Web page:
2. Always look for better ways of performing tasks, or eliminate them altogether: If something works, it’s probably outdated. If we don’t examine and optimize every aspect of every job, task, or process, then there’s probably someone out there who’s doing it better. Human nature follows a simple rule: if it ain’t broke, don’t fix it. It’s time to put that kind of thinking behind. If something works, then it’s bound to become obsolete soon enough, when someone else comes up with an even better solution.
3. Adopt a techno-strategic way of thinking: Historically, organizations followed a model that divided them into functions. Strategic thinking, for instance, was entrusted to the strategic unit, who was in charge of identifying emerging trends and deciding on appropriate courses of action. The technology unit, which in many organizations is still limited to basic IT.
The rise of technology and its influence on the traditional workplace has caused the technology unit’s role to expand from merely providing tech support to overseeing the entire arsenal of business technologies. At the same time, strategic units must become more technological.
Can the traditional model be of any use anymore, or do modern times call for a different type of thinking? Perhaps the answer is a unit that incorporates strategic thinking, business development, and business technologies?
4. Encourage and develop internal and external innovation skills: The tendency to do the same thing over and over without ever changing is dangerous, inefficient, and inadequate for our dynamic world. Besides, sometimes it’s the warehouse worker or security person that come up with the best ideas, unbeknownst to company leadership. What kind of organizational mechanism would make space for innovative and creative thinking and channel that thinking in a practical direction?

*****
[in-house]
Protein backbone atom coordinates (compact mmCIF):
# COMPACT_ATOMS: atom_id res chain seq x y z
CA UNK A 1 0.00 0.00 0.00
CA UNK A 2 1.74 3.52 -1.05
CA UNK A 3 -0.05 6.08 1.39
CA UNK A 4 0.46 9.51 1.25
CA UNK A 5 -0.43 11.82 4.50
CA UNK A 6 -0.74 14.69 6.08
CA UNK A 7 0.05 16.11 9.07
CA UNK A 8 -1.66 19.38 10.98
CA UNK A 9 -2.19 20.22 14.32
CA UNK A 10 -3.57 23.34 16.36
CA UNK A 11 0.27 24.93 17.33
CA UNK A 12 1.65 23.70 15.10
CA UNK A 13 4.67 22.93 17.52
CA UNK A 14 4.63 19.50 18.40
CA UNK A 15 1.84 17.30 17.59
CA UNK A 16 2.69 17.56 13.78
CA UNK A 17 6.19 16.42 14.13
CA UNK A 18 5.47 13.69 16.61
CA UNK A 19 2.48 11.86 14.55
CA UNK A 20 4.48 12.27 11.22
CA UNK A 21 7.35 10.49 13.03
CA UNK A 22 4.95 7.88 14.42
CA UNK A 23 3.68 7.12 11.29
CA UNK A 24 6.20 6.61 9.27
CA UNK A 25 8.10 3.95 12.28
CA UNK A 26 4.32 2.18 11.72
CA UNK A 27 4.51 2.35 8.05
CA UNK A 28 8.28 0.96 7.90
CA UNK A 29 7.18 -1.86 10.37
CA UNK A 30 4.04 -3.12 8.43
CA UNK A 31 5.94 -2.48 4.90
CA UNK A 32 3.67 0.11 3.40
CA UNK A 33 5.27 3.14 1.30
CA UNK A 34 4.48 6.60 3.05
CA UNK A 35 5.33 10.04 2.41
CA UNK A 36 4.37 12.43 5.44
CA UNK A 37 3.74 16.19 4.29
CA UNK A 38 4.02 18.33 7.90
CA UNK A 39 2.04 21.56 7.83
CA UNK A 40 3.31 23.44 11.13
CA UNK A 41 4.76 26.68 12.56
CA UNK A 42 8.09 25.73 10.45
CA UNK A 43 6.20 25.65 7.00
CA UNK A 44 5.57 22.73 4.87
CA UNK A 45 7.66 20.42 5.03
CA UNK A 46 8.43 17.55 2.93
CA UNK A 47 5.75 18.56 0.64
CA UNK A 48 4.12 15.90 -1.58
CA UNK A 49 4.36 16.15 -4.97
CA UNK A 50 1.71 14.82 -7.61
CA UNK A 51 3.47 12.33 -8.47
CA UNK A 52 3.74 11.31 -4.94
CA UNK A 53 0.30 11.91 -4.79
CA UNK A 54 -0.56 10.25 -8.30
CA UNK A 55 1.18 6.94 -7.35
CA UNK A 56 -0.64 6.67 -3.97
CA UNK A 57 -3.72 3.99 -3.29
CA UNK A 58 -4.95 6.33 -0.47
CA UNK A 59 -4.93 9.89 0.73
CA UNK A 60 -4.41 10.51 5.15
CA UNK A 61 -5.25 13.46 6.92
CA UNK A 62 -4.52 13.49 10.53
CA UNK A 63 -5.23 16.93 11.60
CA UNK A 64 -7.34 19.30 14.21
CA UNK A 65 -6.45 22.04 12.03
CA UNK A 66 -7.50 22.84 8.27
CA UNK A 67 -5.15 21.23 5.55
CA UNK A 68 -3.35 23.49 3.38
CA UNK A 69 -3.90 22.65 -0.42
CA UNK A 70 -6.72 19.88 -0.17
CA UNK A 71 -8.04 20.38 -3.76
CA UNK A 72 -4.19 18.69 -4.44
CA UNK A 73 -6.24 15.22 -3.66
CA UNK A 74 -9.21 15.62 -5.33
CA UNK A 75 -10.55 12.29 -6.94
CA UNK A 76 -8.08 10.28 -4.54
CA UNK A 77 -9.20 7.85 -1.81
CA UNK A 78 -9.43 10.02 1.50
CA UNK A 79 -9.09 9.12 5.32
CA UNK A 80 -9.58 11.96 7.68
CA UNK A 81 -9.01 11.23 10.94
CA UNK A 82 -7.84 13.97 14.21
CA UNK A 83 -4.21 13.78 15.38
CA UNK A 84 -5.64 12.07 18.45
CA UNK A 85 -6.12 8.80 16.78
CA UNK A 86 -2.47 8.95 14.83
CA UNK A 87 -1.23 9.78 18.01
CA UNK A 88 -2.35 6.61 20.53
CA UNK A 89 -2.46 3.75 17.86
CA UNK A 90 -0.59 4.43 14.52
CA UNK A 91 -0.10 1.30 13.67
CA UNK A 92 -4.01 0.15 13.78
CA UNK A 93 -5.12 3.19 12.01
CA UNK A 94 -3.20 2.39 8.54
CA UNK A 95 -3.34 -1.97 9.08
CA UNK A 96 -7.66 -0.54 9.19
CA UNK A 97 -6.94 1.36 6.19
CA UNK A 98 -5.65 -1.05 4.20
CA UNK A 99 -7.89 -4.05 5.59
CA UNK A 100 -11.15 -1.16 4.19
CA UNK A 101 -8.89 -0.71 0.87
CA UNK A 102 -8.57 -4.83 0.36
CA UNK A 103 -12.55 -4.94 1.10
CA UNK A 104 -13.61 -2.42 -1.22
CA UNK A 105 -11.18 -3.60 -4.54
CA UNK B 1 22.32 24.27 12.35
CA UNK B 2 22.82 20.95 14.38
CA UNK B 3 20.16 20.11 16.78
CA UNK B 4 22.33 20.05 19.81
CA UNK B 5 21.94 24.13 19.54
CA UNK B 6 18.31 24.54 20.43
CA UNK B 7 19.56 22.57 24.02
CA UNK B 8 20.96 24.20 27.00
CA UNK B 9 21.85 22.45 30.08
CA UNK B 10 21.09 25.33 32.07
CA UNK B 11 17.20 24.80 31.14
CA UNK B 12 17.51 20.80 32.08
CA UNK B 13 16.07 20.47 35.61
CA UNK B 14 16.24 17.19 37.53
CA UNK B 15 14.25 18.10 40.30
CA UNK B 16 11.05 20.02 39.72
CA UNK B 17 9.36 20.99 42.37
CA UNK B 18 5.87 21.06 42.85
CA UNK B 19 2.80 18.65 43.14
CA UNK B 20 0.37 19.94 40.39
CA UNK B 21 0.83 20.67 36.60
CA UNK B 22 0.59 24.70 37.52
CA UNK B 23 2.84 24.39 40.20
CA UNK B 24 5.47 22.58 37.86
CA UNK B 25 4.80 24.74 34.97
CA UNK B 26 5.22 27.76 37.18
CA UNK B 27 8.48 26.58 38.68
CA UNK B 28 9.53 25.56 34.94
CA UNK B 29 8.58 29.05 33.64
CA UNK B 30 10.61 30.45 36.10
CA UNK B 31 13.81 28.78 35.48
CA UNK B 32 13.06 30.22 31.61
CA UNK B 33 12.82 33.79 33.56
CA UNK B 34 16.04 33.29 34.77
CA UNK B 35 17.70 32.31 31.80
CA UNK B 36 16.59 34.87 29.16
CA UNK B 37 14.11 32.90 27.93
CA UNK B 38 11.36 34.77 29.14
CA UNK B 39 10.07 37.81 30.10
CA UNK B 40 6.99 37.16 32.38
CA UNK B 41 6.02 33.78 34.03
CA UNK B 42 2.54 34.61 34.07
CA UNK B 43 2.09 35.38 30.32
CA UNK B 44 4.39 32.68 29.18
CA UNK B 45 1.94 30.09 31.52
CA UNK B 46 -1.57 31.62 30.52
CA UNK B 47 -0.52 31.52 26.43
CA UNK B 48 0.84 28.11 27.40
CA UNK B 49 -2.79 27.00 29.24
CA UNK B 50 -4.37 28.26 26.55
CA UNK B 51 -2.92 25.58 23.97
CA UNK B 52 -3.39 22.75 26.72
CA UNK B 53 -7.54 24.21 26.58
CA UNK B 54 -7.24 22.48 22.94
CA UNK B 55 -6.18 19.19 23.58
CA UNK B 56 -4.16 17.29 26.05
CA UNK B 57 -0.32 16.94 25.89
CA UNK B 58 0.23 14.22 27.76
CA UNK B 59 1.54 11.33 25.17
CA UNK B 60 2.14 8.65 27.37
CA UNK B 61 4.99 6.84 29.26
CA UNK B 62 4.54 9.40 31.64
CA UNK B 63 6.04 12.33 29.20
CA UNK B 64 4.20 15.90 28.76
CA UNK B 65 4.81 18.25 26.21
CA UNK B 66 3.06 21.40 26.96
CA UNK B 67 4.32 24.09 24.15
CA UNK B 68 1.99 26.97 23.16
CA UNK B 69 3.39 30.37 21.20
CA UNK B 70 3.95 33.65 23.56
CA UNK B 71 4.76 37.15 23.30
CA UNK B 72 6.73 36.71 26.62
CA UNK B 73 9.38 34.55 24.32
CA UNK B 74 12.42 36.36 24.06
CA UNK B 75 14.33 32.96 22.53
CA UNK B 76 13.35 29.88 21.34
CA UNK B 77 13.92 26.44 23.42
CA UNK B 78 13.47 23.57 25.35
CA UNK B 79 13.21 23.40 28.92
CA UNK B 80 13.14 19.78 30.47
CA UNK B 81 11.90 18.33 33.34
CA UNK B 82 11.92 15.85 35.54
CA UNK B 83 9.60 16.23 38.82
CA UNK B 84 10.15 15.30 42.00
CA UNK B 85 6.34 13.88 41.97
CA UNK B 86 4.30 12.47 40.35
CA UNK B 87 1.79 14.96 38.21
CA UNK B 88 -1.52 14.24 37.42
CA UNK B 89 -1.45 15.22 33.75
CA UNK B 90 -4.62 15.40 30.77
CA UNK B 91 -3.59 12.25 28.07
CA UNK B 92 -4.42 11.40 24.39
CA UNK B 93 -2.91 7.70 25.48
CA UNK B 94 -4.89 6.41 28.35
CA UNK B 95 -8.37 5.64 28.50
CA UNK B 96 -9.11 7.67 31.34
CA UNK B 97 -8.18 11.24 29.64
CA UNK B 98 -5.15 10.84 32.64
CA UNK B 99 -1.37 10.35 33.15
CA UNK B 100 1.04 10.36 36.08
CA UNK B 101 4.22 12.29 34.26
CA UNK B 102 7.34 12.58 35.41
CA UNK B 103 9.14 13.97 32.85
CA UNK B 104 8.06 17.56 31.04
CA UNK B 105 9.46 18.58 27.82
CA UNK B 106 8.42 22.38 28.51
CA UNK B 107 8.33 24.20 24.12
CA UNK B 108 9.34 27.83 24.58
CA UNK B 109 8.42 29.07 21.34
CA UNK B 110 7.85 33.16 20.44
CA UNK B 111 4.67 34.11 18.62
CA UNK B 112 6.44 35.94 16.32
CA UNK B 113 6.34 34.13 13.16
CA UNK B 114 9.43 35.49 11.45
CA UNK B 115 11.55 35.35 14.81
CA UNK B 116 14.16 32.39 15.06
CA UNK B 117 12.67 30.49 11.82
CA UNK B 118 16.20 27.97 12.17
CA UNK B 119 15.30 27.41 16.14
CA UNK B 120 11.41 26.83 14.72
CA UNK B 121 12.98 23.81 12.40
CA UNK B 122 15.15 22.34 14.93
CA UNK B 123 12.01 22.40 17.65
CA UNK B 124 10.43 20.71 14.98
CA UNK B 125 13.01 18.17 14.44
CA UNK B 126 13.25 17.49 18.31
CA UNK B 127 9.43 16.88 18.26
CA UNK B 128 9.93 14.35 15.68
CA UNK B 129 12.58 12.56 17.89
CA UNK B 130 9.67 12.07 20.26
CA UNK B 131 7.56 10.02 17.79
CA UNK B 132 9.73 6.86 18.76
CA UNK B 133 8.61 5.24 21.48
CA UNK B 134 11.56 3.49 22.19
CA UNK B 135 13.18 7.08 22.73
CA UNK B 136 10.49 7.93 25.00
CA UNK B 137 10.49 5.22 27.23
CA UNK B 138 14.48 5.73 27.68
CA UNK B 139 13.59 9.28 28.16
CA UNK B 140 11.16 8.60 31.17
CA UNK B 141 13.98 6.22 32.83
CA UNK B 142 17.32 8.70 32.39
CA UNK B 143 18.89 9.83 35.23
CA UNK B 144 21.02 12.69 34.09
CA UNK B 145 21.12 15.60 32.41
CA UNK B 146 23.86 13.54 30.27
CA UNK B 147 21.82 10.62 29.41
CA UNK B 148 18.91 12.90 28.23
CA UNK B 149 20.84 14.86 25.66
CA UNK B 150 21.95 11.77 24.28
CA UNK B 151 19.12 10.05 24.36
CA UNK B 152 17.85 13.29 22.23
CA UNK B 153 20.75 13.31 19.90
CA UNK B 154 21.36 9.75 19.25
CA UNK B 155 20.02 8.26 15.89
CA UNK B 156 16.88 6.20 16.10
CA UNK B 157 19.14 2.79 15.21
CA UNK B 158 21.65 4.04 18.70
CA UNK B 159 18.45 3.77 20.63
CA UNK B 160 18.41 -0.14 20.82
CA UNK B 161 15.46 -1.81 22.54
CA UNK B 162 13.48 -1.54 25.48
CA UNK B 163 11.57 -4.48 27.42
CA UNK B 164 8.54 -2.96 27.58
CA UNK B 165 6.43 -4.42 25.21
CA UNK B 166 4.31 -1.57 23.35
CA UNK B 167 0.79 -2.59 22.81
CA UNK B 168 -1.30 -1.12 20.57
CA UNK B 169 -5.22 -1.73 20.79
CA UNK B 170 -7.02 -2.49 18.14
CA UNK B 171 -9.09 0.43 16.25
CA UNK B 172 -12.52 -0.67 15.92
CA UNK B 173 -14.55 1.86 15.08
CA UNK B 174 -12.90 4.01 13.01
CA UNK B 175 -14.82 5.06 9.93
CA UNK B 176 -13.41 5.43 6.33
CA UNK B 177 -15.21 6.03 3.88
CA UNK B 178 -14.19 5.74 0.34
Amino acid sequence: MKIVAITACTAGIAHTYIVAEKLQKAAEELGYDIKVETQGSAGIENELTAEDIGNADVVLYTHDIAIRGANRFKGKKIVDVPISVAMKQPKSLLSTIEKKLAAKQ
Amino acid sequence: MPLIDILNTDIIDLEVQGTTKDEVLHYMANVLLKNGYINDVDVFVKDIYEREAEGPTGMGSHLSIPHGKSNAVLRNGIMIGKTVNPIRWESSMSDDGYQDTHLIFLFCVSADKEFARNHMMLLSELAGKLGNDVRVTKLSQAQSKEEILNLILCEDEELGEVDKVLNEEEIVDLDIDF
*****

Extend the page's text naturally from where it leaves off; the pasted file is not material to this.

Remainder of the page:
5. Continuous deconstruction of jobs and functions – consolidation and transition to technology: In every job there are aspects that can be transitioned to technology or outsourced to a specialist. It’s only a question of necessity and feasibility. These factors change over time, so it’s important to reexamine jobs and positions, deconstruct them, and reconstruct them in a way that is more economical.
6. Look for functions that can be diverted to self-service: Transitioning to technology also means diverting customer interactions to self-service platforms. One upside of self-service is that it can be used by the provider to encourage customer engagement. More and more customers prefer the freedom to browse, choose, and act at their leisure.
7. Sort your content and data and decide what’s public and what’s privileged: As organizational processes become more and more exposed, one question that arises is how to protect business knowledge.Before tackling the issue of knowledge protection, every organization must ask itself: What kind of business knowledge does the organization possess, as opposed to knowledge that is in public domain? Which information should be protected and which can be exposed? This will allow the organization to transition to technology more easily and release information that may encourage customers to purchase products or services.
Above all is the question of transformation management: This brings us back to the topic of change management as an organizational mechanism that is intrinsically bound to the organization’s course for development. Continuously adapting to external changes and becoming more efficient and agile are existential necessities. Organizations that fail to adapt lower their chances of surviving into the next decade.
Rami Jaulus, CEO of NGG, omni-channel strategy expert, leads cross-organizational transformation processes from traditional business models to omni-channel strategies in local and global companies.
For questions on organizational transformation and other subjects, contact Rami at firstname.lastname@example.org